The driving force behind the creation and abandonment of execution methods is the constant search for a humane means of taking a human life. Arizona, for example, abandoned hangings after a noose accidentally decapitated a condemned woman in 1930. Execution is also prone to problems as witnesses routinely report that, when the switch is thrown, the condemned prisoner "cringes," "leaps," and "fights the straps with amazing strength." The hands turn red, then white, and the cords of the neck stand out like steel bands. The prisoner's limbs, fingers, toes, and face are severely contorted. The force of the electrical current is so powerful that the prisoner's eyeballs sometimes pop out and "rest on [his] cheeks." The physical effects of the deadly hydrogen cyanide in the gas chamber are coma, seizures and cardiac arrest but the time lag has previously proved a problem. According to Ford one reason lethal injection enjoyed such tremendous popularity was that it strongly resembled a medical procedure, thereby projecting our preconceived notions about modern medicine—its competence, its efficacy, and its reliability—onto the capital-punishment system. "As states revert to earlier methods of execution—techniques once abandoned as backward and flawed—they run the risk that the death penalty itself will be seen in the same terms."
Cellphones

Blackphone 2 Caters To the Enterprise, the Security-Minded and the Paranoid 59

Posted by samzenpus
from the press-p-for-privacy dept.
Mark Wilson writes While much of the news coming out of MWC 2015 has been dominated by Microsoft's Lumia 640, the Samsung Galaxy S6 Edge, and tablets from Sony, there's always room for something a little different. Following on from the security-focused Blackphone, Silent Circle used the Barcelona event to announce the follow-up — the Blackphone 2. The privacy-centric company has been working on the "world's first enterprise privacy platform" for some time now and the second generation Blackphone. As you would expect, there's a faster processor than before -- an 8-core beast -- as well as an upgraded 3GB RAM, a larger 5.5 inch screen and a bigger battery than before. Blackphone 2 has a $600 price tag and will be unleashed in July.
AI

42 Artificial Intelligences Are Going Head To Head In "Civilization V" 52

Posted by samzenpus
from the race-to-build-Himeji-Castle dept.
rossgneumann writes The r/Civ subreddit is currently hosting a fascinating "Battle Royale" in the strategy game Civilization V, pitting 42 of the game's built-in, computer-controlled players against each other for world domination. The match is being played on the largest Earth-shaped map the game is capable of, with both civilizations that were included in the retail version of the game and custom, player-created civilizations that were modded into it after release.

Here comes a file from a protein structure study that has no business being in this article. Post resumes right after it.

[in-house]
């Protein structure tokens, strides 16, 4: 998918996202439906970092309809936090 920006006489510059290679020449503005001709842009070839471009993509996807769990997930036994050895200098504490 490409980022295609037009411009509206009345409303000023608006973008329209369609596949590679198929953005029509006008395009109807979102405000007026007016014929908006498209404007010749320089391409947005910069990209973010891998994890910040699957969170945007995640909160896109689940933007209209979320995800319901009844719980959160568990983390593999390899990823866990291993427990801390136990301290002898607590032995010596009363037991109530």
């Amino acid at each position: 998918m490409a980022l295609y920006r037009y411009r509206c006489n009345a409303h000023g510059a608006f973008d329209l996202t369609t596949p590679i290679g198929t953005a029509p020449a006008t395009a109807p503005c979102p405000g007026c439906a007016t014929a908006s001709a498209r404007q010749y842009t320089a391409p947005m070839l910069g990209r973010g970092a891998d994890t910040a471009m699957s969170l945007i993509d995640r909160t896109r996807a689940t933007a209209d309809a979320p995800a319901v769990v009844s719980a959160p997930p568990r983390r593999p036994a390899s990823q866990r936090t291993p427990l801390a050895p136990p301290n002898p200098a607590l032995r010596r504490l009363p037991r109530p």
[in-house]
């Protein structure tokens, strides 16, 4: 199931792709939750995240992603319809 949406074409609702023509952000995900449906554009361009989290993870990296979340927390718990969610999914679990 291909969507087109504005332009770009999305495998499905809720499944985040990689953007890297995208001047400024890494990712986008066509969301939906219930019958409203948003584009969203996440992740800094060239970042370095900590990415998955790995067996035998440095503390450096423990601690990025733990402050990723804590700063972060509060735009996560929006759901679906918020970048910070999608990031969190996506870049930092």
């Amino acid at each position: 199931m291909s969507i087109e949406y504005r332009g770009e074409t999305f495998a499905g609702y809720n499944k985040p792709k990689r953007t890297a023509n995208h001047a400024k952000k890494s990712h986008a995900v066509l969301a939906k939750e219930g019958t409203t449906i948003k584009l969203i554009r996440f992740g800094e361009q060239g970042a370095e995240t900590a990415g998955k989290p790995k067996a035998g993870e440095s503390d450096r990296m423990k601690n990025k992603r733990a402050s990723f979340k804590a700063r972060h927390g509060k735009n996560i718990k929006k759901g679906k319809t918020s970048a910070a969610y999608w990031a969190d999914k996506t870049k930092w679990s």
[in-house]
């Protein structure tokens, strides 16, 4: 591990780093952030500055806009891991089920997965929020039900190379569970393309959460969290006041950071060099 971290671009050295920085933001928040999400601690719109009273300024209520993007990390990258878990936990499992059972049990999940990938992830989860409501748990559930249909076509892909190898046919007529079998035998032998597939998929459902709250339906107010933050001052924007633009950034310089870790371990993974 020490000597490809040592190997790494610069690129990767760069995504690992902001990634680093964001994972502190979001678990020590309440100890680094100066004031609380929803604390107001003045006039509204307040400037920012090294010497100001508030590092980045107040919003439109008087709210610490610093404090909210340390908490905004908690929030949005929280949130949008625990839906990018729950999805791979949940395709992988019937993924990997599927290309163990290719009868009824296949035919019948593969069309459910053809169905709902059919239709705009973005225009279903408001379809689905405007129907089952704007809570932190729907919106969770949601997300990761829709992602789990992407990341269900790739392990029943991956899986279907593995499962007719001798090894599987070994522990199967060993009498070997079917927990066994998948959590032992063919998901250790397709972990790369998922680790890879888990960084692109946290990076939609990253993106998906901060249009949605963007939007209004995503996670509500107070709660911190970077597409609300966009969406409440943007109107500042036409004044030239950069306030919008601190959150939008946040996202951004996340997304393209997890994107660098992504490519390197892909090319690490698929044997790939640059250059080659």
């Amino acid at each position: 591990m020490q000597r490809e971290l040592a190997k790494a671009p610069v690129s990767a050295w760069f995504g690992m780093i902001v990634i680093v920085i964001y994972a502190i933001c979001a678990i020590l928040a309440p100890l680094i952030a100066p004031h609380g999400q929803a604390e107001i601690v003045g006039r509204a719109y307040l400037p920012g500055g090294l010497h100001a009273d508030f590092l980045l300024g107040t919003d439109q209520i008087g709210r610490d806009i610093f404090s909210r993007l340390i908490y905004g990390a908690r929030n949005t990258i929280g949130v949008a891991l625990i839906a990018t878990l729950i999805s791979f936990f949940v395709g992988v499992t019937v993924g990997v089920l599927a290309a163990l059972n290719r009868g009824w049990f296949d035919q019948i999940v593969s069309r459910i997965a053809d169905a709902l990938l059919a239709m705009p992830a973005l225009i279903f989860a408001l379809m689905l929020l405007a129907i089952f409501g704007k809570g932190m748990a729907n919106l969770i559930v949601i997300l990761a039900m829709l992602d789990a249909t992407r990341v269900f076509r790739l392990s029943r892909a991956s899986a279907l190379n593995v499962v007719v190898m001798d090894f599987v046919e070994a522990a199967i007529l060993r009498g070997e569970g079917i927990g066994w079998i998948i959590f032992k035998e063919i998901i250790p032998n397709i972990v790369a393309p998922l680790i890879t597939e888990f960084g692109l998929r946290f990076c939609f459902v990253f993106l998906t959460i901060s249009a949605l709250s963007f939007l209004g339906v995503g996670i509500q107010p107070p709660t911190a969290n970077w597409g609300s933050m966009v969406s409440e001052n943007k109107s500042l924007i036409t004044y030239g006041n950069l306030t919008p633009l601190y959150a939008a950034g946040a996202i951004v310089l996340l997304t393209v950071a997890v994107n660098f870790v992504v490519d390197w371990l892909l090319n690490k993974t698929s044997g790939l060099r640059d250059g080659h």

Security

Blu-Ray Players Hackable Via Malicious Discs 107

Posted by Soulskill
from the physical-media-increasingly-sketchy dept.
An anonymous reader writes: Some Blu-Ray disc interactive features use a Java variant for UIs and applications. Stephen Tomkinson just posted a blog discussing how specially created Blu-Ray discs can be used to hack various players using exploits related to their Java usage. He hacked one Linux-based, network-connected player to get root access through vulnerabilities introduced by the vendor. He did the same thing against Windows Blu-Ray player software. Tomkinson was then able to combine both, along with detection techniques, into a single disc.
Music

Can the Guitar Games Market Be Resurrected? 163

Posted by Soulskill
from the axe-to-grind dept.
donniebaseball23 writes: Thanks to a glut of titles, hardware and precious little innovation, the Guitar Hero and Rock Band craze all but died out by 2010. Now, however, strong rumors are swirling that one if not both franchises will be making a return on the new consoles. But will players care? And will the market once again support these games? Charles Huang, co-creator of Guitar Hero, weighed in, outlining some of the challenges. "First, the music genre attracts a more casual and female audience versus other genres. But the casual gamer has moved from console to mobile," he warned. "Second, the high price point of a big peripheral bundle might be challenging. Casual gamers have a lot of free-to-play options." That said, there could be room for a much smaller guitar games market now, analyst Michael Pachter noted: "It was a $2 billion market in 2008, so probably a $200 million market now. The games are old enough that they might be ready for a re-fresh, and I would imagine there is room for both to succeed if they don't oversaturate the way they did last time."
Sci-Fi

Harrison Ford To Return In Blade Runner Sequel 222

Posted by Soulskill
from the geriaction-heroes dept.
An anonymous reader sends news that Harrison Ford is now confirmed to be returning as Rick Deckard in the upcoming sequel to Blade Runner. Ridley Scott is now officially an executive producer for the film as well, and Denis Villeneuve will direct. It's set to begin production in the summer of 2016.

The bomb will never go off. I speak as an expert in explosives. -- Admiral William Leahy, U.S. Atomic Bomb Project